Voices in the Coalshed: Fire
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Voices in the Coalshed: Fire

It’s that time of year again! The fireworks are in the shops and anticipation is growing for tonight. Unfortunately, as many of you will know, or experienced working underground, there has always been fire and explosions.

Underground there is no sunlight. Hundreds of years ago, it would have been difficult to see your own hand. So, many miners either carried a torch or fixed candles on where they could – on their headgear, in rocky crevices or on ledges. The source of light way back then, were open flames. When gas, often firedamp, and oxygen met a flame it would cause a fire and often explode.  So, the “fireman’s” job in the 1700’s was incredible.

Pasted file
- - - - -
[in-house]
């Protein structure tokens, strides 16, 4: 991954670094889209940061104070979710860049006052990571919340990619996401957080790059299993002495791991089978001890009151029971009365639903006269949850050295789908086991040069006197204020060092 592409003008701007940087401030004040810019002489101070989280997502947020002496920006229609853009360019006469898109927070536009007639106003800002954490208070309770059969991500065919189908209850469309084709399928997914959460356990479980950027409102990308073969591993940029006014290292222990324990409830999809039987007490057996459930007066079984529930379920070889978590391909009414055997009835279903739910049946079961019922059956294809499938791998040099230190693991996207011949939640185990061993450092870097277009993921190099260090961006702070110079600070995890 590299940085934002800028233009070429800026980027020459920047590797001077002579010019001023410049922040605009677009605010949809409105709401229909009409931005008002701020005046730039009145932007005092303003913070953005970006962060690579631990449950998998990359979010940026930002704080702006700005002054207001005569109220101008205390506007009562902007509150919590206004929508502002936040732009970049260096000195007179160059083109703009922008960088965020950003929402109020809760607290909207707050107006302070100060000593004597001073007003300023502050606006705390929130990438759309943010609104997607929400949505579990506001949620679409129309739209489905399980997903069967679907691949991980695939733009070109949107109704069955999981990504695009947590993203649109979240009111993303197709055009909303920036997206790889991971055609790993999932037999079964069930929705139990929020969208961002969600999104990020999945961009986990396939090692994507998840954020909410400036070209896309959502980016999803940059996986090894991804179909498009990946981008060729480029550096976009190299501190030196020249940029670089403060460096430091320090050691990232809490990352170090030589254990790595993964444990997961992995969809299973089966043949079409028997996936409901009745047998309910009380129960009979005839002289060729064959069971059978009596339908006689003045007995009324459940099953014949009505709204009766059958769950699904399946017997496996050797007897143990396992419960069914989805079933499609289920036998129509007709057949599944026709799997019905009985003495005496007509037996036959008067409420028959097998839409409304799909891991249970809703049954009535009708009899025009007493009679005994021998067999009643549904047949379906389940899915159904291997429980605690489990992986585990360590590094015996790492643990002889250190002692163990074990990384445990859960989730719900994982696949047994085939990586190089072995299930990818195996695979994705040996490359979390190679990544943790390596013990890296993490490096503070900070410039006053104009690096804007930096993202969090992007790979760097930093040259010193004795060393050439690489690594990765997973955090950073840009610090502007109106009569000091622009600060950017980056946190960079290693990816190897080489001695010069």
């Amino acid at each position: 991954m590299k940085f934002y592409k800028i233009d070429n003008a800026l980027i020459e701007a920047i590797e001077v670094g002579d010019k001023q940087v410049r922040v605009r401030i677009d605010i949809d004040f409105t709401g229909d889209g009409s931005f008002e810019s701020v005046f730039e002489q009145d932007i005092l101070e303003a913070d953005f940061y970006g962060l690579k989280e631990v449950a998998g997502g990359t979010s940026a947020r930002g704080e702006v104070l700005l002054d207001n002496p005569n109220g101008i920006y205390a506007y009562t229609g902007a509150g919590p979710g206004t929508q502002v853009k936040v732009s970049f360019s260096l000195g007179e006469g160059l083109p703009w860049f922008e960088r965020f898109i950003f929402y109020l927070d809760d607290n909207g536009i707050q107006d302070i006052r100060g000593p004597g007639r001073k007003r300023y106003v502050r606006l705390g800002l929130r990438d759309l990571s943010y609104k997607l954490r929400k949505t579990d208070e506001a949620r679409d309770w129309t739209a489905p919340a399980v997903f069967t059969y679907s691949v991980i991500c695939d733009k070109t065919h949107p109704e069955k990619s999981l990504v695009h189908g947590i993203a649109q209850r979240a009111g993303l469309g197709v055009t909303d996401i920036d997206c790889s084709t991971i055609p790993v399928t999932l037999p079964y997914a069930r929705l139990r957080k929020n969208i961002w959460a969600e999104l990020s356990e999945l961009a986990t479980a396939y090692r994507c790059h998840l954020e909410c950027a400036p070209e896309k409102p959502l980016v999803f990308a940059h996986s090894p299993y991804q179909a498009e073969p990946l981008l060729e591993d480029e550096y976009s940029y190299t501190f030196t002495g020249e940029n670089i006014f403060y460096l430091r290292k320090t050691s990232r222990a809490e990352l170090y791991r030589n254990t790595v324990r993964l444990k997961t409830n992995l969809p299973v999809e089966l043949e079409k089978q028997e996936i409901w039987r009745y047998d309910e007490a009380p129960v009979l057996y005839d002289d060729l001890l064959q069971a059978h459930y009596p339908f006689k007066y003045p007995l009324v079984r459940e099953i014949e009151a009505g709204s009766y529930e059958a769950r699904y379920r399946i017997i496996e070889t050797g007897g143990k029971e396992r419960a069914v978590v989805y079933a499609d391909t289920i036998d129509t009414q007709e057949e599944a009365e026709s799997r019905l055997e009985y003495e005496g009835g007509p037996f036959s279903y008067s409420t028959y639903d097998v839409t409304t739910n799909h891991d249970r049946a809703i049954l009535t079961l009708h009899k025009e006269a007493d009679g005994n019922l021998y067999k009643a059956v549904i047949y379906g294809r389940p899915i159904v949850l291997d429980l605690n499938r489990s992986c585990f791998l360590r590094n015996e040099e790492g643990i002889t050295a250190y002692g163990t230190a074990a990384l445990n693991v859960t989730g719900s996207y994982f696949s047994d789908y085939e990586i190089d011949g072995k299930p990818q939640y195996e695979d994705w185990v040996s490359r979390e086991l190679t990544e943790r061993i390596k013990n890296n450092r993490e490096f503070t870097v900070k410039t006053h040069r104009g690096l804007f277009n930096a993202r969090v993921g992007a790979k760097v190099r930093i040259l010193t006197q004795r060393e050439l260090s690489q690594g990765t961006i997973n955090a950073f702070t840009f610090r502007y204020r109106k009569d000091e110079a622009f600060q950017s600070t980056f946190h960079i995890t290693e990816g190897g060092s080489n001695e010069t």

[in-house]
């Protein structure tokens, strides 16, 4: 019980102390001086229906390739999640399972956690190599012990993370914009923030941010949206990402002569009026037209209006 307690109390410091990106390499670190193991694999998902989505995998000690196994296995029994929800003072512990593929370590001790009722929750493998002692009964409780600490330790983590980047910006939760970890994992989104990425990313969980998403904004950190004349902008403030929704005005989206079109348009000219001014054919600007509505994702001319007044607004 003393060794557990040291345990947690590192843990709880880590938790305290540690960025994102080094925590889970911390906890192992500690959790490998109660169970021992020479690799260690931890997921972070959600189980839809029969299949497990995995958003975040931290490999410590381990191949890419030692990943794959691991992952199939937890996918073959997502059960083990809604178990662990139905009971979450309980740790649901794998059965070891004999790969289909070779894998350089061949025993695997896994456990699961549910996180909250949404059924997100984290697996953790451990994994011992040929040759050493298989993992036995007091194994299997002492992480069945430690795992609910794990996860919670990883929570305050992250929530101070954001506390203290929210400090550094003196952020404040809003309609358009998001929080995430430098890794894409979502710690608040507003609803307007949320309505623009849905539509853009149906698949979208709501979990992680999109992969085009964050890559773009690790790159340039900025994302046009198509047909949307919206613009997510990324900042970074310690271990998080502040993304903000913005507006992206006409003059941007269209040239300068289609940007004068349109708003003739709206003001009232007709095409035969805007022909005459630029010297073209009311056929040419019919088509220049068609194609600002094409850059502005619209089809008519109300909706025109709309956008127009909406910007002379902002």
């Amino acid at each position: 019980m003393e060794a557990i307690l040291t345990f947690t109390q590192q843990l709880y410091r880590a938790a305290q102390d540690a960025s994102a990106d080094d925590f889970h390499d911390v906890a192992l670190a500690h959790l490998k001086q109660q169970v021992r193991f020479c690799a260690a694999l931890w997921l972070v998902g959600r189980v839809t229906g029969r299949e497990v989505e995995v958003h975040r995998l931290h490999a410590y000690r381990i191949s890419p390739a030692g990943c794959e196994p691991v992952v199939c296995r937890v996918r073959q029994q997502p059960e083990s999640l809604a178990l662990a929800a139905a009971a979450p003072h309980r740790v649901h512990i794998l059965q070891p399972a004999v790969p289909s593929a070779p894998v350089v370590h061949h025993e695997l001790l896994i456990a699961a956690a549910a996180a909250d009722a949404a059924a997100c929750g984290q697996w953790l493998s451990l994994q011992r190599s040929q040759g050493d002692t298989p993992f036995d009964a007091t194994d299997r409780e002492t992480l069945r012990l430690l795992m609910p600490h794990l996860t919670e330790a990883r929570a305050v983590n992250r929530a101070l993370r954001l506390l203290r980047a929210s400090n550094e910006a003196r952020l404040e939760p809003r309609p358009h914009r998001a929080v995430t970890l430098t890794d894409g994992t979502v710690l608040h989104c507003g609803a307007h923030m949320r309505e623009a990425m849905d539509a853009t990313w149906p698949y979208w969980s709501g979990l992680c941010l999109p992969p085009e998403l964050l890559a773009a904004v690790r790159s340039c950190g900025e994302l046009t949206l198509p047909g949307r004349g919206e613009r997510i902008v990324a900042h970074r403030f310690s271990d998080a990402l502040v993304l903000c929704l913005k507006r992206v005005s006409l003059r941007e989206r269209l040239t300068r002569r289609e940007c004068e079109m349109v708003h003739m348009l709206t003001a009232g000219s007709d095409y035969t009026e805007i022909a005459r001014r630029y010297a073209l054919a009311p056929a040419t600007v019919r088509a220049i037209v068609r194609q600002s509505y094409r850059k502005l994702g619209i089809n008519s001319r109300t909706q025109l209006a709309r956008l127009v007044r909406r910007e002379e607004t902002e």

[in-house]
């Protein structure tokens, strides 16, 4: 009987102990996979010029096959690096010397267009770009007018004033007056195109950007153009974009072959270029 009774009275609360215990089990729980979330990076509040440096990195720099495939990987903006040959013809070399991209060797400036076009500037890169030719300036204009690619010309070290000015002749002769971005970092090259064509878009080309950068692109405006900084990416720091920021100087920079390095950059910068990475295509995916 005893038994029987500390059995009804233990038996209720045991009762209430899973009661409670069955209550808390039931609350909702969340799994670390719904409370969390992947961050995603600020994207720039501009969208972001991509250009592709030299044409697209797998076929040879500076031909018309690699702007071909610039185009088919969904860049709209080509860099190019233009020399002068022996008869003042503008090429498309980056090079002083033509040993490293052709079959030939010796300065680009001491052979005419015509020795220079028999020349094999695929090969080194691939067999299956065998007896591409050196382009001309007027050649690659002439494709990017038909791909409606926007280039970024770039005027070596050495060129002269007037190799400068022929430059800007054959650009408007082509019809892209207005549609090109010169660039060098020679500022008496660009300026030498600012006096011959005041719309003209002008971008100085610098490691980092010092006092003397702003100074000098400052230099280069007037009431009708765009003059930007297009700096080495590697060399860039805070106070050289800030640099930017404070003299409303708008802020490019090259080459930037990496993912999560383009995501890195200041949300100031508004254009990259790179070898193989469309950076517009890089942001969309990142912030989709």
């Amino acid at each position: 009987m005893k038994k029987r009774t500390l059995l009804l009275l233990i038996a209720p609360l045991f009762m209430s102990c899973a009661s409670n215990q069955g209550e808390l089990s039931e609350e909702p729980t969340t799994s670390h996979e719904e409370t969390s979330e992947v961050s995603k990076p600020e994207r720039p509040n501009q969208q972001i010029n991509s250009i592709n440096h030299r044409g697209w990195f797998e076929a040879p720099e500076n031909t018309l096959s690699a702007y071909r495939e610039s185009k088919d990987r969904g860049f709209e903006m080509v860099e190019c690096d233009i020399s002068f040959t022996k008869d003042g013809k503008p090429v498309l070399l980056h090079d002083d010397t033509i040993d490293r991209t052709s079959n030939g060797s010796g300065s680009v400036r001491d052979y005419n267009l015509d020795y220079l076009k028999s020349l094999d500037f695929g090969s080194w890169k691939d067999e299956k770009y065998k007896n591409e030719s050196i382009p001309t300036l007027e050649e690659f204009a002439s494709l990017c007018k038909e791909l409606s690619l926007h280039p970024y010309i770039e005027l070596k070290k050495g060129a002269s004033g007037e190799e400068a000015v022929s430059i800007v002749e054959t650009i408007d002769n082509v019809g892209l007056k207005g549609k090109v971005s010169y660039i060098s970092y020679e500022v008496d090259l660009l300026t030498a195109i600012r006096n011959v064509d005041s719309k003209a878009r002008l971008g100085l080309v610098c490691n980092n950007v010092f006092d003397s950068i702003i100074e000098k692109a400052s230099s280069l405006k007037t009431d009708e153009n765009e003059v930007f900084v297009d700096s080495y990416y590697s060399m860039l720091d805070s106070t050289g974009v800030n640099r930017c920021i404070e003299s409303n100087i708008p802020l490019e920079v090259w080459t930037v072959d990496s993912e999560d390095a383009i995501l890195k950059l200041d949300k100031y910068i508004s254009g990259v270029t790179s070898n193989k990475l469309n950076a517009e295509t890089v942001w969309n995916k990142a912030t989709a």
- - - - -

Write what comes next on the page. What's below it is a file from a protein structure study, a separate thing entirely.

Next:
It was perhaps the first use of the word “fireman.”  It literally explains his job. He LIT the gasses (a bag of foulness) that collected in the tunnels!

Yes, he LIT gasses. His job, hundreds of years ago, was to creep through the mine workings wrapped in wet rags. He carried an open flame on a stick to set any gas alight. As flames passed over his head, he would crouch low on the ground until the gas had burnt away.

Fireman is yet another example of the economic use of words which clearly explain what it means… often referred to as “pit language.”

Find this story and more in our Technology Gallery (opposite the Adventure Playground). You will even find a dark tunnel to creep through…if you wish. It houses a fascinating collection of artefacts,  illustrations and information showing the early mining conditions.

Written by Volunteer Lesley